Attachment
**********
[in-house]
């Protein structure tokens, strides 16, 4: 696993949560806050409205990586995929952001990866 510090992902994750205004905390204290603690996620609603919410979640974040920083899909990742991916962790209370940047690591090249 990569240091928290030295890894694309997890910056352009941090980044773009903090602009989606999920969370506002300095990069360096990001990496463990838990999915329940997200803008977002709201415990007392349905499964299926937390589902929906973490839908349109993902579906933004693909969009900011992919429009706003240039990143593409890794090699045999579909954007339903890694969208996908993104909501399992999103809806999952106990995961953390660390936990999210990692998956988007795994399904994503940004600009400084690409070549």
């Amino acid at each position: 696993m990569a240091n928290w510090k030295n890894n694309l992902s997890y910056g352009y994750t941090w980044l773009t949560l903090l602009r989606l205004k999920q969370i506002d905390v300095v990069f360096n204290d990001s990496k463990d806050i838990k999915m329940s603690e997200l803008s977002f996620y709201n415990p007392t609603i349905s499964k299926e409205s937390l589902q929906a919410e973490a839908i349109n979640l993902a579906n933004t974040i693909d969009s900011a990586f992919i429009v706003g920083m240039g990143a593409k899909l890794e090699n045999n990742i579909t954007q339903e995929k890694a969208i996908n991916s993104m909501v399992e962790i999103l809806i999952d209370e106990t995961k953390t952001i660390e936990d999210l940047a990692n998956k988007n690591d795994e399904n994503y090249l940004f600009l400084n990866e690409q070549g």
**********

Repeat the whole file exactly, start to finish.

[in-house]
């Protein structure tokens, strides 16, 4: 696993949560806050409205990586995929952001990866 510090992902994750205004905390204290603690996620609603919410979640974040920083899909990742991916962790209370940047690591090249 990569240091928290030295890894694309997890910056352009941090980044773009903090602009989606999920969370506002300095990069360096990001990496463990838990999915329940997200803008977002709201415990007392349905499964299926937390589902929906973490839908349109993902579906933004693909969009900011992919429009706003240039990143593409890794090699045999579909954007339903890694969208996908993104909501399992999103809806999952106990995961953390660390936990999210990692998956988007795994399904994503940004600009400084690409070549």
């Amino acid at each position: 696993m990569a240091n928290w510090k030295n890894n694309l992902s997890y910056g352009y994750t941090w980044l773009t949560l903090l602009r989606l205004k999920q969370i506002d905390v300095v990069f360096n204290d990001s990496k463990d806050i838990k999915m329940s603690e997200l803008s977002f996620y709201n415990p007392t609603i349905s499964k299926e409205s937390l589902q929906a919410e973490a839908i349109n979640l993902a579906n933004t974040i693909d969009s900011a990586f992919i429009v706003g920083m240039g990143a593409k899909l890794e090699n045999n990742i579909t954007q339903e995929k890694a969208i996908n991916s993104m909501v399992e962790i999103l809806i999952d209370e106990t995961k953390t952001i660390e936990d999210l940047a990692n998956k988007n690591d795994e399904n994503y090249l940004f600009l400084n990866e690409q070549g």